So back in this post we reviewed how an employer goes about classifying a worker as either an employee or an independent contractor.  However, what if you are on the receiving end of that classification?  What is the financial and tax impact of receiving your pay either via W2 or 1099?  In this post will follow the exploits of two workers, Suzy Salary and Contractor Chuck.  To keep this example simple and straightforward, we’ll assume the following about both Suzy and Chuck:

  • Work similar jobs (with different companies)
  • Don’t have any pretax contributions coming out of their checks
  • Each  make $100,000 per year
  • Are both single without any dependents and take the standard deduction
  • Didn’t have any Federal income taxes withheld from their checks (i.e. Suzy didn’t have these deducted from her check, but we’ll assume Social Security and Medicare were withheld)
  • IRS penalties don’t apply
  • We’ll ignore the whole 2% payroll holiday that has been in effect the past few years

Amount Earned The easiest difference to spot will be in the amount of their checks.  Suzy will take home about $93,800 (due to combined 7.65% withholding of Social Security and Medicare) while Chuck will take home the full $100,000.  However, it gets interesting when the two actually go to file their tax returns.

Self Employment Taxes The basic concept to remember with this is that when you work for someone, you and they split the Social Security and Medicare taxes equally (i.e. 7.65% for each of you).  However, when you are self employed, you have to foot the whole bill or 13.3% up to income of $106,800.  True you will see an adjustment on the 1st page of your tax return (it’s labeled “Deductible part of self-employment tax”), however due to the nature of the calculations, it doesn’t yield you a true 50% benefit.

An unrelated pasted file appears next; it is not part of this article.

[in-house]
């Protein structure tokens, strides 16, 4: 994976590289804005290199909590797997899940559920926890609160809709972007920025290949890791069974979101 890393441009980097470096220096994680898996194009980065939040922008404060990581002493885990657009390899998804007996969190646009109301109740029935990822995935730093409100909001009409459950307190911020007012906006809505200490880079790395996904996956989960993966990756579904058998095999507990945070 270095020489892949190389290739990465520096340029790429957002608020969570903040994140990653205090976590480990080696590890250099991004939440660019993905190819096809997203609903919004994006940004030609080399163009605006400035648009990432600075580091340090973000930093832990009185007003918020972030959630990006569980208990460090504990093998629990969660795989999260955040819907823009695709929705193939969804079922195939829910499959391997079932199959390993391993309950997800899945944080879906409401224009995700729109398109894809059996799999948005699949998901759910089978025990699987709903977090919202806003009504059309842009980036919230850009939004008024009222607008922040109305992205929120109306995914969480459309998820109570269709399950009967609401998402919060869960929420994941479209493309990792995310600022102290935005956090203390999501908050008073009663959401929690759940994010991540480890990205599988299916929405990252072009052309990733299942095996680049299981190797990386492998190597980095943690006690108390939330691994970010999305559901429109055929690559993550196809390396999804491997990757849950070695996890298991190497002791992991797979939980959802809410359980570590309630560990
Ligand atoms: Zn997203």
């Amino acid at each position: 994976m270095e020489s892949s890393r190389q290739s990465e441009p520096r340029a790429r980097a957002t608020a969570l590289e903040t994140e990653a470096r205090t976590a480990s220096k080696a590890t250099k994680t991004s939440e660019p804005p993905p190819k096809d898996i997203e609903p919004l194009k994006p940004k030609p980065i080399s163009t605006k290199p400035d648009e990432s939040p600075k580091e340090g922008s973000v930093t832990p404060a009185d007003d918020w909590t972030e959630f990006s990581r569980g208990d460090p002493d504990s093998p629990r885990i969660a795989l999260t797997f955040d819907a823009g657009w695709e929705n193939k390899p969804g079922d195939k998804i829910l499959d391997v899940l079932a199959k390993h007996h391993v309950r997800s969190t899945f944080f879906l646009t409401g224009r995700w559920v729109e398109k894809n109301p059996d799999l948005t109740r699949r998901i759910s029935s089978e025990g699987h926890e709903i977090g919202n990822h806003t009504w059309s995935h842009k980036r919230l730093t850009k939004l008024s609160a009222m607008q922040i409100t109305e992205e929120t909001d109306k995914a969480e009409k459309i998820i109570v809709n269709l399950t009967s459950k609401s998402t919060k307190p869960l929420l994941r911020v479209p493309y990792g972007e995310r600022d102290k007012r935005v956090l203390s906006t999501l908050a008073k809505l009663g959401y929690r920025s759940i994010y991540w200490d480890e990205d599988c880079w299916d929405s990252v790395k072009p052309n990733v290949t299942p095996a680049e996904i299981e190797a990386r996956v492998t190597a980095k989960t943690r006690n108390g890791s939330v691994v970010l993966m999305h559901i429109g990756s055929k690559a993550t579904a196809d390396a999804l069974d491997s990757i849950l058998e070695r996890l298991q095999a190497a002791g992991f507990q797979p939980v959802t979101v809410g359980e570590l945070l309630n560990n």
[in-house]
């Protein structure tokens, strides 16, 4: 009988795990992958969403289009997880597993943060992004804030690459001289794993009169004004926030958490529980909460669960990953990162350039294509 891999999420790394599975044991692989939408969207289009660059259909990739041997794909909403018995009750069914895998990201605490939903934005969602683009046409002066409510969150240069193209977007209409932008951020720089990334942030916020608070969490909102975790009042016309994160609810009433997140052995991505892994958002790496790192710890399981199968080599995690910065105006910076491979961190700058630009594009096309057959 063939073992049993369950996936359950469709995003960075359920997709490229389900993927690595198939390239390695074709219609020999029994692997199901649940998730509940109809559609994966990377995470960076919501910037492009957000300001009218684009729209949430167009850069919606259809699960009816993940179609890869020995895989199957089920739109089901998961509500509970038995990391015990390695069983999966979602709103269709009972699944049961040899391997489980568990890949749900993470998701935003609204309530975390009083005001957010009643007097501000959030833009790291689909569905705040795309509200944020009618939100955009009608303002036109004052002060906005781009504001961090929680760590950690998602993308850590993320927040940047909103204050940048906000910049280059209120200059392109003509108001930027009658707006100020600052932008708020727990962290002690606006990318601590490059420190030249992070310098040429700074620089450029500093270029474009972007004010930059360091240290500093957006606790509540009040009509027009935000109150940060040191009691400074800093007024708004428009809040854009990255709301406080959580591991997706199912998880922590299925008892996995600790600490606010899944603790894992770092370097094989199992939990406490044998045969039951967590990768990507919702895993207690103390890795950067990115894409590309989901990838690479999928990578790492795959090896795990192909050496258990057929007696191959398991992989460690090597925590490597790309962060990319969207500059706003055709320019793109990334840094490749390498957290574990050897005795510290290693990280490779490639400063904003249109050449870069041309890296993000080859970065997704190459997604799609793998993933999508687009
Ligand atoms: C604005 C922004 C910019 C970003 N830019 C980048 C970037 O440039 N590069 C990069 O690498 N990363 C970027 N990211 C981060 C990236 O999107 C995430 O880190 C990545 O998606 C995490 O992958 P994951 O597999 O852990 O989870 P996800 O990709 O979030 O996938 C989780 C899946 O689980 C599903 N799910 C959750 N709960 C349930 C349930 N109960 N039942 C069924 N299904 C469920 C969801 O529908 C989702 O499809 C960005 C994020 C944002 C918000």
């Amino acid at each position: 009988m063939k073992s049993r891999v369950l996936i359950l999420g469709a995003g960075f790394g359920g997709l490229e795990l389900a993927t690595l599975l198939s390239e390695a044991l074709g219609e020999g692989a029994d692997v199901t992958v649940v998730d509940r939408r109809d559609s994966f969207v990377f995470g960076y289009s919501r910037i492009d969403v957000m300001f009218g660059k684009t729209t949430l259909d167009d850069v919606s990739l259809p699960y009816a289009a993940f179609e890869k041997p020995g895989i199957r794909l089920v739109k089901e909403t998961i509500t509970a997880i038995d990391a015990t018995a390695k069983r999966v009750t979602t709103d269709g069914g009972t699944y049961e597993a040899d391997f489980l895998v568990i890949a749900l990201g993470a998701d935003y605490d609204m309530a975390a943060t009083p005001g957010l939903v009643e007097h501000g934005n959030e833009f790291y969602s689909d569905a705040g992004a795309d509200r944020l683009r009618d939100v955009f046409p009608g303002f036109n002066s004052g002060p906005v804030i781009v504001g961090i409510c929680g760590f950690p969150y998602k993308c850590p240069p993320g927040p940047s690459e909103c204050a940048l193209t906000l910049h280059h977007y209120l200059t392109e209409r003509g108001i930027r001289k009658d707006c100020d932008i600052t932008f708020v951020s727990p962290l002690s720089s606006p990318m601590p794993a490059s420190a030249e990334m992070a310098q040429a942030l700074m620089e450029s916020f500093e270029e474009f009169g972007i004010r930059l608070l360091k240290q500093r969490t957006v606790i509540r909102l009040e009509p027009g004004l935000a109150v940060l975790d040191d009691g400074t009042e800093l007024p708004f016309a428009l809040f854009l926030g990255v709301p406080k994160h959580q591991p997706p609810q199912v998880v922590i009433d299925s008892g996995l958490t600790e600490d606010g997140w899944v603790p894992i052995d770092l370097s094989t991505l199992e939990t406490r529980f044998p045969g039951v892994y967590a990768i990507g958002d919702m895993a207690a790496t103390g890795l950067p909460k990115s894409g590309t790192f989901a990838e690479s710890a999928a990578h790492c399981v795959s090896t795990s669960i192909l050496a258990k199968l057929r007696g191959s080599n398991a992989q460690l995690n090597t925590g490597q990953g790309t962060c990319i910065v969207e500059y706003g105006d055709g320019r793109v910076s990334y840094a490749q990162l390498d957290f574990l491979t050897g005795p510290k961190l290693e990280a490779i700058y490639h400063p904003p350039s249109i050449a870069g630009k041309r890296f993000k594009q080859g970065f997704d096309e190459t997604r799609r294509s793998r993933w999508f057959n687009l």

Bottom Line Tax Impact  At the end of it all, Suzy will wind up paying about $18,957 in income taxes and $6,200 in Social Security and Medicare for a total of $25,157.  Chuck on the other hand will pay $16,979 in income taxes and $12,283 in self employment for a total of $29,262.  Total tax bill difference winds up costing about $4,105.

Why Bother Being 1099?  If your employer gives you the option between the two, the W2 option will more than likely put you at ease.  You won’t have to worry about setting cash aside for your taxes bills as your boss will simply withhold them.  However, the truth of the matter is that most individuals who are “truly” considered contractors actually may pay a lower tax bill due to having expenses associated with earning their income.  For example, a cable installer will typically have the cost of keeping up their vehicle, supplies necessary to perform the work as well possible office related expenses.  In the end, they can deduct these allowable expenses on their return whereas an employee cannot.

So if faced with a choice of which type of way you would like to be paid, take the time to consult with your tax practitioner as they can advise you on the possible ramifications of your particular situation.